You Have to Do Better Than That, Lea.
Sorry, sweetie. This is gonna be long. Considering the disdain you reserve to the masses less talented and fortunate than yourself, my imploring may seem like a drop in the bucket. I hope you hear me out, though.
Let me take you on a trip to perhaps the darkest moment in my recent years. Sophomore year at Luther College. Fall of 2012.
I met a charming, young man struggling through his senior year. To respect his privacy, I’ll refer to him as Jacob. We became friends through work study, and in that fall semester, we established a tender bond. I was definitely overbearing as far as emotional baggage was concerned; I had only come out of the closet last spring, but he was a true friend and listened and stuck with me. For all of my maladjusted tendencies, he accepted me as I was and delighted in our various night talks and banter. It seemed like a friendship that would endure outside of that pristine collegiate period.
I was wrong for two reasons.
One, Jacob was afflicted with cystic fibrosis, an incurable genetic disorder with a fluctuating survival rate. Who knew if he would live be 30? Jacob was the first person in my life I encountered with an incurable disease, and I couldn’t handle that matter gracefully. I wanted to be understanding, but I was too prideful to accept I couldn’t.
Two, he had a girlfriend. He was straight. A deeper, more intimate relationship was impossible. I developed feelings for him, and that compounded my frustration and inner angst.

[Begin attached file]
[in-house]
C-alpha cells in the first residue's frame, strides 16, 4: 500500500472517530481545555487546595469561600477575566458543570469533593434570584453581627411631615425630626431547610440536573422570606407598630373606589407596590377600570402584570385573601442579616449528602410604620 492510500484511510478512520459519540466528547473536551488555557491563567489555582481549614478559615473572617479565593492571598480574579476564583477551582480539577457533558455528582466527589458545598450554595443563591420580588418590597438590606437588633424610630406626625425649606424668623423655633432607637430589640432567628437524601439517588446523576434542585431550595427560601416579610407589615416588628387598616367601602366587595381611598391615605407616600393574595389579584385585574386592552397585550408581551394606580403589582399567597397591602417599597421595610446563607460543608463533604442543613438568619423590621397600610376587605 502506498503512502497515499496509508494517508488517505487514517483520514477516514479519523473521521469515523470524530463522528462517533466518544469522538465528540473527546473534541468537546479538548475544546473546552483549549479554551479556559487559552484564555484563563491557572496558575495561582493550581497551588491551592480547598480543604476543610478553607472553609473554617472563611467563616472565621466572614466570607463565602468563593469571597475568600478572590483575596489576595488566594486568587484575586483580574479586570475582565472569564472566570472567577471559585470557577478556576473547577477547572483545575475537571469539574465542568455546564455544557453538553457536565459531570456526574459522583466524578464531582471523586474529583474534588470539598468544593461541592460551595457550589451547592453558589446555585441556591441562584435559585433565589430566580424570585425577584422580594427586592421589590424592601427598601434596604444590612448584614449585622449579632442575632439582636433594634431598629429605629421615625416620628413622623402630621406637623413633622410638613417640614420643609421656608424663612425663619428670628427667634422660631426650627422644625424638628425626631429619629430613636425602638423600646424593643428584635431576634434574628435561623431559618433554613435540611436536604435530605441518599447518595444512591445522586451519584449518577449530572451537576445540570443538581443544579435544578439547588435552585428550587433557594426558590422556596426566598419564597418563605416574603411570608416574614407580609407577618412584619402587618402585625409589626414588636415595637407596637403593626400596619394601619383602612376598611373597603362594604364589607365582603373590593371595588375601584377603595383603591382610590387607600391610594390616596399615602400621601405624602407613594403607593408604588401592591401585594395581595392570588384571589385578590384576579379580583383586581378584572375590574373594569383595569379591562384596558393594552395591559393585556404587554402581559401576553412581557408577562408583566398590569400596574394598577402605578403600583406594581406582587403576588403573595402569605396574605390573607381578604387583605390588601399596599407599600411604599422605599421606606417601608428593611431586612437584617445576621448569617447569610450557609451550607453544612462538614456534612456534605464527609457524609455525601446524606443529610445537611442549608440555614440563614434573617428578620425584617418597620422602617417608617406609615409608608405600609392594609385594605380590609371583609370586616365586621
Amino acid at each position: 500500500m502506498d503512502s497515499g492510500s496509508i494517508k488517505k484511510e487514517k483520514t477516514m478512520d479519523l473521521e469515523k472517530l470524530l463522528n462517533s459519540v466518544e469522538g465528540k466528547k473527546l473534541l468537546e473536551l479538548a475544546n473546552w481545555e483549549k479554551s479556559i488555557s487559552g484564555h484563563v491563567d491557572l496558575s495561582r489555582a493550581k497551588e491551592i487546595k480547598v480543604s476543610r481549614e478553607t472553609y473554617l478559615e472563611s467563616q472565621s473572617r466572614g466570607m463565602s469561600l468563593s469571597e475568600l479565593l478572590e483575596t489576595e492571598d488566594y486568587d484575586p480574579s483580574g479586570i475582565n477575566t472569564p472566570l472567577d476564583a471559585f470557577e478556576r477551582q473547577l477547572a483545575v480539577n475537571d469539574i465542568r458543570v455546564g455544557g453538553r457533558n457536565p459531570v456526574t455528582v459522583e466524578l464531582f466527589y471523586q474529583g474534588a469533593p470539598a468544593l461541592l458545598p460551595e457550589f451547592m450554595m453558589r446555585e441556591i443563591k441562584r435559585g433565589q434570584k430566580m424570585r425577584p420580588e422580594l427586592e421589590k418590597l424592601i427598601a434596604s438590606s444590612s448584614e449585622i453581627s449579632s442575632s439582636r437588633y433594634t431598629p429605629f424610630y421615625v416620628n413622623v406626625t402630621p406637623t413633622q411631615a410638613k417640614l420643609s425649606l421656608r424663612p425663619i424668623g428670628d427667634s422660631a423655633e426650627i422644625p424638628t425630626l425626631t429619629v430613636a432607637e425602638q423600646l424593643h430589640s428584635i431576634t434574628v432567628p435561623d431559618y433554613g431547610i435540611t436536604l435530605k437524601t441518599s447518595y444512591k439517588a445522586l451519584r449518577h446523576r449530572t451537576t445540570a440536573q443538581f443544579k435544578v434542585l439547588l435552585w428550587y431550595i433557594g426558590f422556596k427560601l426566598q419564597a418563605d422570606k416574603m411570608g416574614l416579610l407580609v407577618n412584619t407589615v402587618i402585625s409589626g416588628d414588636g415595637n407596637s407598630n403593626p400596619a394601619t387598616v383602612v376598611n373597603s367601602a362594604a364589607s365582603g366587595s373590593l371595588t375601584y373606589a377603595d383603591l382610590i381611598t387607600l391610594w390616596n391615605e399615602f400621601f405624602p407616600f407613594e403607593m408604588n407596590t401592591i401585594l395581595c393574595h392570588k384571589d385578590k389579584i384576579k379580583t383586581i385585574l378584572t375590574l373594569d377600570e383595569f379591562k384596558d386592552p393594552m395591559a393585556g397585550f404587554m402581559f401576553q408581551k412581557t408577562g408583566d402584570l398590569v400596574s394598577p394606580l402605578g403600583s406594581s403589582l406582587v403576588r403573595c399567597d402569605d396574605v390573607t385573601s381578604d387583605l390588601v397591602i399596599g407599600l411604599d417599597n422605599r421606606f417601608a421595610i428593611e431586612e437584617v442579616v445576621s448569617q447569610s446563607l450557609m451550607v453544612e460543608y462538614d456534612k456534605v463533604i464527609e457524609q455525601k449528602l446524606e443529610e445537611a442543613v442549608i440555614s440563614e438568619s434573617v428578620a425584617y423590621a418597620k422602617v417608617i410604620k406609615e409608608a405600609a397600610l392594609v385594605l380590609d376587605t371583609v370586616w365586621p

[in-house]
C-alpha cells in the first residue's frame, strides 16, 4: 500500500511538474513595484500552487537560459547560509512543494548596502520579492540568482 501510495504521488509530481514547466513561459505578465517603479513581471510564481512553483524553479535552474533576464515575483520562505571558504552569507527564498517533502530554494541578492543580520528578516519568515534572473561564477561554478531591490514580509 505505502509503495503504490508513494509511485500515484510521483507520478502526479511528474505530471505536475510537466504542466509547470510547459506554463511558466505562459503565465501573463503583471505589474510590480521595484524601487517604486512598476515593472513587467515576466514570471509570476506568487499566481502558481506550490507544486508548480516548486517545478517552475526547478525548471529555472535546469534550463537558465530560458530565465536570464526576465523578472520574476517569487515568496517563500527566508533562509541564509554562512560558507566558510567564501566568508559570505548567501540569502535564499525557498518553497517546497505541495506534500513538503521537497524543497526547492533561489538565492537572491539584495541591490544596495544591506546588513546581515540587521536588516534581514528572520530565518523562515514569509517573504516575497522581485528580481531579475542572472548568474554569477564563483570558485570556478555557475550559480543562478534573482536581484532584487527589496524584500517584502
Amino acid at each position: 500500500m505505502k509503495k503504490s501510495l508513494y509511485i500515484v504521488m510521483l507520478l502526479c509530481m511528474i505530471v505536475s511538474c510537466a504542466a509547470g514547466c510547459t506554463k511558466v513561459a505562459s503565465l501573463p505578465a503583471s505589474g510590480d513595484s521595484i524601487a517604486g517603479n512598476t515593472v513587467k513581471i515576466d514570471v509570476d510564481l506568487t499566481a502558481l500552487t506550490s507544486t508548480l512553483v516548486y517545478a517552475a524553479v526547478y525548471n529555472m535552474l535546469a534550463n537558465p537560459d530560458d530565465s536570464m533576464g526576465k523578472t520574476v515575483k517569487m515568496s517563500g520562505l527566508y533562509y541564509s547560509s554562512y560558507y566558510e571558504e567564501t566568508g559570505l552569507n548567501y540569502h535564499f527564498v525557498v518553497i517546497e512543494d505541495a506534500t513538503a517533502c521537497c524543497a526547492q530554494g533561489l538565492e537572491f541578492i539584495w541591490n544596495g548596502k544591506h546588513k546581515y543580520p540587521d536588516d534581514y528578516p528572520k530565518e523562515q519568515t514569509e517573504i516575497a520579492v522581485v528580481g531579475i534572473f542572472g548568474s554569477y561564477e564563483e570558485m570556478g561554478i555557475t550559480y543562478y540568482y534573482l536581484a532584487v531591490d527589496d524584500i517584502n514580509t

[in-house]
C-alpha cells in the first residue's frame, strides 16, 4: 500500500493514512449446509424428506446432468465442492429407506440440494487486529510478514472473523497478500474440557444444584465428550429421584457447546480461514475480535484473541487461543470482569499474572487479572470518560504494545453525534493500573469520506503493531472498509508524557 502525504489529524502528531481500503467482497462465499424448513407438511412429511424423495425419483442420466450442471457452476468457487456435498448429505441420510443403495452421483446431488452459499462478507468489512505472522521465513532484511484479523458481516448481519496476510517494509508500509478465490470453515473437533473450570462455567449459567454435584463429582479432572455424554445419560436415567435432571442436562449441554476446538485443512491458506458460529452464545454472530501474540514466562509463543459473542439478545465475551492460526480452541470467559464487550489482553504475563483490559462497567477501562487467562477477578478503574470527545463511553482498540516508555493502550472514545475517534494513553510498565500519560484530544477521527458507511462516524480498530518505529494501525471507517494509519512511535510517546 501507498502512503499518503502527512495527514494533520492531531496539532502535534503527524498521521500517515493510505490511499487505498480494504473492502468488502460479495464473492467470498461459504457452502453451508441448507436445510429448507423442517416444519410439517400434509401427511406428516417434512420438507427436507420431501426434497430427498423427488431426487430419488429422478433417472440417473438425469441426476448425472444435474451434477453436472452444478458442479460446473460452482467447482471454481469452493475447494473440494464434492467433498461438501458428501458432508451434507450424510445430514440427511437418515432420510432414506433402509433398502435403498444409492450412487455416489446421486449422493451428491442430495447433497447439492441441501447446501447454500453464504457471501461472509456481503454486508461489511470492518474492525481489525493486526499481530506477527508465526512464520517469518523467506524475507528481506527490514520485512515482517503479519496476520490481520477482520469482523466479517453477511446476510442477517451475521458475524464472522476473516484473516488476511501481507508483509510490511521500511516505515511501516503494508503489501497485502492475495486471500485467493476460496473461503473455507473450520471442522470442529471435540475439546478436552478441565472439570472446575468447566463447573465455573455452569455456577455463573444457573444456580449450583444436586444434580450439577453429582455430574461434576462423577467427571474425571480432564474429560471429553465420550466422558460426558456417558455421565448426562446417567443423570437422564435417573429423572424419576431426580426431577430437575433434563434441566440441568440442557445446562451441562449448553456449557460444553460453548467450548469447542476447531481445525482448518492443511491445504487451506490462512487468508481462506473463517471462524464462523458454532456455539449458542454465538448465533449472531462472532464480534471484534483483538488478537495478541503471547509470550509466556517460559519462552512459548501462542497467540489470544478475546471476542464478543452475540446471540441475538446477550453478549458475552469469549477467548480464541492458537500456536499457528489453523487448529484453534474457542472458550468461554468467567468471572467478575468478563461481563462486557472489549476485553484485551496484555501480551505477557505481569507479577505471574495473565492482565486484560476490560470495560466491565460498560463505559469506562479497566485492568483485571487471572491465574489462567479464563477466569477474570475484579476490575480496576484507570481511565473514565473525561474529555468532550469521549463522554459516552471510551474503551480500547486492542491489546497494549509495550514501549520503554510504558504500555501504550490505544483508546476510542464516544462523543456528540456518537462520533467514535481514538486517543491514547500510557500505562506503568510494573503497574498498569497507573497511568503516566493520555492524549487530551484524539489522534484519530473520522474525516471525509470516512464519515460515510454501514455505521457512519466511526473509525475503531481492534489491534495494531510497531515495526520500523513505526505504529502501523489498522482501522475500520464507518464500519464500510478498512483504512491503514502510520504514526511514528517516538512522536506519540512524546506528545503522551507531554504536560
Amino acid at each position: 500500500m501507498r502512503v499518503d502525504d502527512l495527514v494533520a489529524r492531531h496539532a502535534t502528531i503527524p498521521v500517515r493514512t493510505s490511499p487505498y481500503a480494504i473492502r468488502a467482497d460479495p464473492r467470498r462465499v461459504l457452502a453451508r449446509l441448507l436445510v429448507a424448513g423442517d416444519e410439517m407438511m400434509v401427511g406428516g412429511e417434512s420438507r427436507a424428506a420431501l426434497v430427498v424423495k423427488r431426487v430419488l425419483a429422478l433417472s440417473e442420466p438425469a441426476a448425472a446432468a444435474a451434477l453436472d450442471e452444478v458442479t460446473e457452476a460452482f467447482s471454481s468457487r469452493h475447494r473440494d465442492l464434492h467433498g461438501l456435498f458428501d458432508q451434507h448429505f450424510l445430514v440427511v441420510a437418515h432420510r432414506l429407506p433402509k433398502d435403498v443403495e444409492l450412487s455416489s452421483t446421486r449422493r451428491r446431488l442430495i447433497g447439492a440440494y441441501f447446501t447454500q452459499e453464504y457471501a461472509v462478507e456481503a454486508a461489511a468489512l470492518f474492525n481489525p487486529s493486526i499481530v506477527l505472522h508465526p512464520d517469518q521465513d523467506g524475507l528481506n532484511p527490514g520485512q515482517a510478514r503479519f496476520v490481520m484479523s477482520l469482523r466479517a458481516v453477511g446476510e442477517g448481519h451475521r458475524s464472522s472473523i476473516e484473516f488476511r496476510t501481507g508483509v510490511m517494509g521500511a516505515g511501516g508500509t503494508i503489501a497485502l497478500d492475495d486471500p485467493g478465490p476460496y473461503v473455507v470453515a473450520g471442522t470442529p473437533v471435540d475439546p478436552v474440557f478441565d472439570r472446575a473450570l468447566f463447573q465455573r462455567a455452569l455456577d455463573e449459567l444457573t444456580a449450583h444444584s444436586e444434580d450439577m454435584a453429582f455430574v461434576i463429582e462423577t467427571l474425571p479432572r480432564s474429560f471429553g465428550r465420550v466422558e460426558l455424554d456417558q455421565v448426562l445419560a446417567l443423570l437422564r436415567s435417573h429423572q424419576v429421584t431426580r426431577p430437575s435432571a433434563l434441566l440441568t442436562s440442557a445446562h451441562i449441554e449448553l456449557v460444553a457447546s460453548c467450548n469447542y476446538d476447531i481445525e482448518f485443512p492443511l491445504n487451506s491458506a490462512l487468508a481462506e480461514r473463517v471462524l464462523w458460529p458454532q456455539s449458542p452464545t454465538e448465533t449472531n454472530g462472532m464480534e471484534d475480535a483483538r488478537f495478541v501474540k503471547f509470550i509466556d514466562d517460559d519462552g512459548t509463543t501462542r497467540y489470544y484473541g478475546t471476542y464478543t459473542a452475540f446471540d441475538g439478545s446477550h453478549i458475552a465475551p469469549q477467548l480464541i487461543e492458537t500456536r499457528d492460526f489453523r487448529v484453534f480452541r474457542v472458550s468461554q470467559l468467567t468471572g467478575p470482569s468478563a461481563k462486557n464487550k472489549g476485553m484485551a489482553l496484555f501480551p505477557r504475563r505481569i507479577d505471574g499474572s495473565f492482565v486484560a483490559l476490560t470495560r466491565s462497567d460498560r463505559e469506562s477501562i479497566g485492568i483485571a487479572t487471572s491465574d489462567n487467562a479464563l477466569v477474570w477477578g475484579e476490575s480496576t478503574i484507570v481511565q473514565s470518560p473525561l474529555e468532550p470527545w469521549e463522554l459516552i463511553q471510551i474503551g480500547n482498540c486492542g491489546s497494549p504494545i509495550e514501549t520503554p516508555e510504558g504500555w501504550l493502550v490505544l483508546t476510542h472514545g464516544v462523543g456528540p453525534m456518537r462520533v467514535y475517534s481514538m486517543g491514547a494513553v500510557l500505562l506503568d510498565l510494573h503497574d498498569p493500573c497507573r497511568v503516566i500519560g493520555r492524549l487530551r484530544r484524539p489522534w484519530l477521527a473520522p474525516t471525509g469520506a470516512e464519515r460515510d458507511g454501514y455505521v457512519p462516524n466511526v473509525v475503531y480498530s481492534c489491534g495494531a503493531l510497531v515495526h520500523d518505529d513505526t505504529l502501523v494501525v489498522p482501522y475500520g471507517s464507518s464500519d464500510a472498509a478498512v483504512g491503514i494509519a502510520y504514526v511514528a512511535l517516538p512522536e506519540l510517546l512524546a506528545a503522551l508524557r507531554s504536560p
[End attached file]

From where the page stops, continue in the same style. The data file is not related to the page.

Both of these reasons tore me inside. Worse, I refused to confess my feelings to him in fear of rejection and embarrassment. I didn’t want to confront these cruel realities.
And that’s when it began to unravel.
The spring semester was a long five months. My sadness morphed into jealousy and resentment. I was passive-aggressive to him. I crossed personal boundaries (touched his beard or rubbed his back), and when he called me out, telling me he was uncomfortable and that I should stop, I took it personal. I emotionally manipulated him and played mind games with him and even some of his friends. One night, my horrendous, unacceptable behavior reached another level. I got drunk and picked fights with his friends and even him. In that semester, there were countless opportunities Jacob gave me to apologize and make amends. His friends, my co-workers, were mercifully forbearing. But I refused to admit I had a problem. I didn’t want to face the mirrors everyone was pointing at me. They were practically begging for a revelation that wouldn’t come.